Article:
In our area, I would say there is actually a higher demand for sheep rather than cattle, despite this being a predominantly dairy cattle raising area up until the past decade or so.

Our area has lots of smaller Amish farmers who are looking for something to eat the grass then sell for a bit of extra income, this is where the sheep come in and why sheep are doing well at our local auction.

Sheep are just more small acreage friendly than cattle.

What is the trend in your area? If most folks selling at the auction are commercial beef farmers with tons of cattle and acreage, chances are your local market for sheep isn’t so great.

Why? Not many sheep are showing up, so the sheep buyers don’t show up either. If this is the case in your area, you’ll need to either figure out how to privately sell lamb to customers or ship your stock to a more sheep friendly auction.

If transport to an auction is an unreasonable distance, you need to have a plan for those sheep before you get them or be willing to sell custom raised lambs or ship packaged lamb directly to customers.

Please take some time to figure this out! Raising sheep without a reliable sales outlet is a recipe for disaster, not to mention a huge drain on your wallet!

How To Read A Cattle Market Report shows you how to figure up cattle prices for your area.

Facilities are less demanding for sheep than cattle

After the biggies of management and selling your sheep or cattle, working facilities will be a minor point, but it’s worth mentioning.

If you just have a few sheep, they can be corralled and worked in the corner of the barn with a hog panel or a couple of small wooden gates. Sure sheep can be hard on facilities, at times, but they are nothing compared to cattle.

If you are going to raise cattle, you need a sturdy working area with a few pens, at the very least.

Even if you do near no vet type work with the cattle, you still need a cattle tough place to sort off a steer or two, or pen up a cow for the vet.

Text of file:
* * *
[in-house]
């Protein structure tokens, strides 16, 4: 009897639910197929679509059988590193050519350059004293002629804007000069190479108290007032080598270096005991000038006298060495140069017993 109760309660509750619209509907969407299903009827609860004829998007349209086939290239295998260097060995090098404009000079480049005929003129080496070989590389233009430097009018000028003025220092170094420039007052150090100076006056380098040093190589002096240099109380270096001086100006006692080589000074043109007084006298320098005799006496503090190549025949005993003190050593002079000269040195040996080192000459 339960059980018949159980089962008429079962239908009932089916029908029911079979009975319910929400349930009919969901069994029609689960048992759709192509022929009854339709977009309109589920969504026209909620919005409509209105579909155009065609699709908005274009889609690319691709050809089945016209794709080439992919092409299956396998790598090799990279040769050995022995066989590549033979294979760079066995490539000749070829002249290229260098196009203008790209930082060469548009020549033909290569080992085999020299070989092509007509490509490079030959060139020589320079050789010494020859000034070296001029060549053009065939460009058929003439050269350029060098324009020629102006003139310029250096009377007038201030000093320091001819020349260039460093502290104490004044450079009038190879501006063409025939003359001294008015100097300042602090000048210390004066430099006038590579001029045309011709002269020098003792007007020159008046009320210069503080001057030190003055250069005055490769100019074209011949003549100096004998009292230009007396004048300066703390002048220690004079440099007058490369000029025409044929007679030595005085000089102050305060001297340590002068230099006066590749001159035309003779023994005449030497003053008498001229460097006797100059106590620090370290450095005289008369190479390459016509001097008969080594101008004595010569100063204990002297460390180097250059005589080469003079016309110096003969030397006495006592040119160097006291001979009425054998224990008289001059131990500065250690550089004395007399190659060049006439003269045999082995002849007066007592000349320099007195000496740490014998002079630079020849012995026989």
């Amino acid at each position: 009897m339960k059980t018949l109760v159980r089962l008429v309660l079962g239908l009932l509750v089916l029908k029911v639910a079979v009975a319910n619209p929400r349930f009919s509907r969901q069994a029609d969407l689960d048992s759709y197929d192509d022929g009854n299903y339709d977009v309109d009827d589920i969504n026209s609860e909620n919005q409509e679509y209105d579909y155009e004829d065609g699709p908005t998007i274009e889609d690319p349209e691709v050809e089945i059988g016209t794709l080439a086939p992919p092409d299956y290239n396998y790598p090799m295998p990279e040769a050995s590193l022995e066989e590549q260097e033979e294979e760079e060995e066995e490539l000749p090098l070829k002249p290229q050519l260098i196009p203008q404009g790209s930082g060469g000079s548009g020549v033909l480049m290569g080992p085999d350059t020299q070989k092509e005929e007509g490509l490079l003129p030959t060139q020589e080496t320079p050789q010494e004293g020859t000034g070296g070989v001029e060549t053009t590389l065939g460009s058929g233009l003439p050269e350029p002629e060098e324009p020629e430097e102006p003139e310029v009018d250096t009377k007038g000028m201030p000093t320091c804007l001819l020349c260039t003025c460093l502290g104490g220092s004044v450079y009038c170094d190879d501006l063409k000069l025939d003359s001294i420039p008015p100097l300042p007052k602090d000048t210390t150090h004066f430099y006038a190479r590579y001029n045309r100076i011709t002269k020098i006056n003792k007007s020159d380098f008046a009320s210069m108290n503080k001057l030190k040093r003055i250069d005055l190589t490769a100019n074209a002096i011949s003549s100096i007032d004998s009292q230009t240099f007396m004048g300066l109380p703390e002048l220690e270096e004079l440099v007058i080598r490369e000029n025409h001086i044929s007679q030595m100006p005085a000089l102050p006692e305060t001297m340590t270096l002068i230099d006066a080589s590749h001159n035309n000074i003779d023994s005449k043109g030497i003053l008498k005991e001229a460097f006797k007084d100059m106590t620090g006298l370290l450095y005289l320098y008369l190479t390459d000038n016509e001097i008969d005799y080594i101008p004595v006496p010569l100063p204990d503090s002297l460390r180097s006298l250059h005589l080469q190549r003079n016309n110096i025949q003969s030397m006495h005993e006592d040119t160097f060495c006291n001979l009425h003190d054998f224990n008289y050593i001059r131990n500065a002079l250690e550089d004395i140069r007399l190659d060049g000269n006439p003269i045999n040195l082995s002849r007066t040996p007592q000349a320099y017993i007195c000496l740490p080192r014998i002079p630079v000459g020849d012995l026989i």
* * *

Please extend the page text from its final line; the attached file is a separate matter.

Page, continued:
Of course, a working area is simple to set up, but will need to be tough, so it will be more costly than a working area that will be fine for sheep.

Sheep and cattle can be raised together

Sheep and cattle can be raised together, if you want to have both, and have the grass to do it.

This will not change the profit per acre of sheep or cattle, but you can quite often “double up” by multi species grazing with little increase in costs, which will get you more total animals raised per acre for your farm.

5 Animals That Can Be Raised With Cattle goes over some good combinations, including sheep, and what you need to take into consideration for all (you, the cattle and the sheep) to be happy.

How Much Does A Ram Cost?


You’ll need to have a good ram to get the best out of your flock and to have plenty of lambs to sell next year. How much is a good ram going to cost you?

Plan to pay $500-1,000 for a high quality breeding ram. Ram prices depend upon availability of breeding age rams in your area and the supply of the specific breed (or cross) you need for your flock. In areas or years of high demand and low to moderate supply of breeding age rams, expect to pay more to get a high quality ram.

You get what you pay for. High quality breeding rams are going to cost you more because they are worth more, quite often, a lot more, when you add up all the benefits you get from using a good ram vs a poor quality ram.

When Do Sheep Breed? goes over your breeding season options, depending upon the breed of sheep you have and shows you how to figure up the number of rams you’ll need.

Sheep Profits is an article I put together to show the business side of sheep, if you are interested in keeping sheep as a money maker, be sure to read this one, specific budget figures and how to find prices for your area are included.

Plan to pay $500-1,000 for a good commercial ram

You should plan to pay $500+ for a well put together, high quality commercial ram that will produce high quality lambs, especially if you plan to keep back any of the ewe lambs as replacements or additional breeding ewes.

Even if you plan to sell all of the lambs, you still want a high quality ram, since well built lambs will grow better and sell better than lambs that are less thrifty or growthy.

Actually, my husband was just at our local auction last night and stayed for the entire sheep sale. It was a long one! This is what we do for a living, so it’s important for us to keep up with prices and be aware of what the buyers want.

The reason you may be interested in this story is that he was noticing that breeding age rams were selling for $2.00 per pound, some for more. This is going to be $400-450 minimum, at an auction, not a breeding stock sale!

These are two Polpay rams from the NSIP sale in Wooster, Ohio in 2019.

Paying more for a high quality ram is worth your money!

It is always worth more to get a high quality ram rather than buying a low quality “just get something in there to breed the ewes for this year” cheapo ram.